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Charlie’s initial leaps forward in intellectual ability are conveyed less by what he writes than by how he writes. Keyes signals Charlie’s changing intellectual state through the level of accuracy or inaccuracy of the grammar, spelling, and punctuation in Charlie’s progress reports. The first sentence of the novel, typical of Charlie’s early reports, is rife with errors: “Dr Strauss says I shoud rite down what I think and remembir and evrey thing that happins to me from now on.” By Progress Report 9, we see Charlie’s immense progress in his composition of flawless sentences: “I had a nightmare last night, and this morning, after I woke up, I free-associated the way Dr. Strauss told me to do when I remember my dreams.” Similarly, Keyes initially conveys the loss of Charlie’s intelligence at the end with the erosion of his grammar, spelling, and punctuation.
Starting in Progress Report 9, Charlie is overwhelmed by a series of flashbacks to events from his youth. These flashbacks are provoked by experiences in the present: when Charlie is propositioned by the pregnant woman in Central Park, for example, he recalls his mother’s pregnancy with his sister. All of Charlie’s memories come in the form of such revelations and recall events of which he was not previously aware. These new memories hold new lessons for Charlie about his past and shed new light on his present neuroses. The flashbacks are interspersed with the narrative, so that the stories of Charlie’s present and past intertwine and reflect upon each other.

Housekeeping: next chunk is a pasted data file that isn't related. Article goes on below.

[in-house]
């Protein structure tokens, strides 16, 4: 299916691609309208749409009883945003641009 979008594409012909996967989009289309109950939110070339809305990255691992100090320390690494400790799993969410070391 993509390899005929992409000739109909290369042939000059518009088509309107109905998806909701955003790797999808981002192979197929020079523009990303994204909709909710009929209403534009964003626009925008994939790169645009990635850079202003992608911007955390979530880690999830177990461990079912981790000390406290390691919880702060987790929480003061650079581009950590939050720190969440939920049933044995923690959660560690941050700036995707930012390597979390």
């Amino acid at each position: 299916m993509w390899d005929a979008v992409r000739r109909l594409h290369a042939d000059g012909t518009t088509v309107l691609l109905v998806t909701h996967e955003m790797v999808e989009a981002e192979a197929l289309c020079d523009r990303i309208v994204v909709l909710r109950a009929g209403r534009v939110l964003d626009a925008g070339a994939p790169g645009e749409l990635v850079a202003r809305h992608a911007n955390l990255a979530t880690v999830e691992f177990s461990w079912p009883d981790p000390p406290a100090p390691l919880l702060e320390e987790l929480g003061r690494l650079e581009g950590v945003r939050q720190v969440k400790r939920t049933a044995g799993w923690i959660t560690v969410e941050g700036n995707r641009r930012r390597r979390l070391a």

Charlie and Algernon are subjects in scientific experiments, and as Charlie becomes intelligent, he actually ends up internalizing much of the scientific methodology to which he has been subjected. Not only does Charlie become well versed in the technicalities of science, surpassing Professor Nemur’s knowledge, but he also approaches his emotional problems in a scientific manner. When Charlie realizes that the feelings of shame triggered by his emotional attachment to Alice render him incapable of making love to her, he devises a scientific experiment to test this principle. Charlie decides to try to pretend that Alice is Fay, to whom he is not so emotionally attached, in order to see if doing so will allow him to make love without panicking. Charlie is unable to go through with this experiment, however, because he realizes that he would be effectively placing Alice in the dehumanizing role of laboratory animal, a role he finds deplorable. The scientific pursuit of knowledge becomes Charlie’s guiding principle, but he is aware of the dangers of dehumanization that accompany it. In the end, when Charlie knows his intelligence will desert him and he contemplates suicide, he decides that he must go on living and continue to keep progress reports so that he can pass on knowledge of his unique journey.
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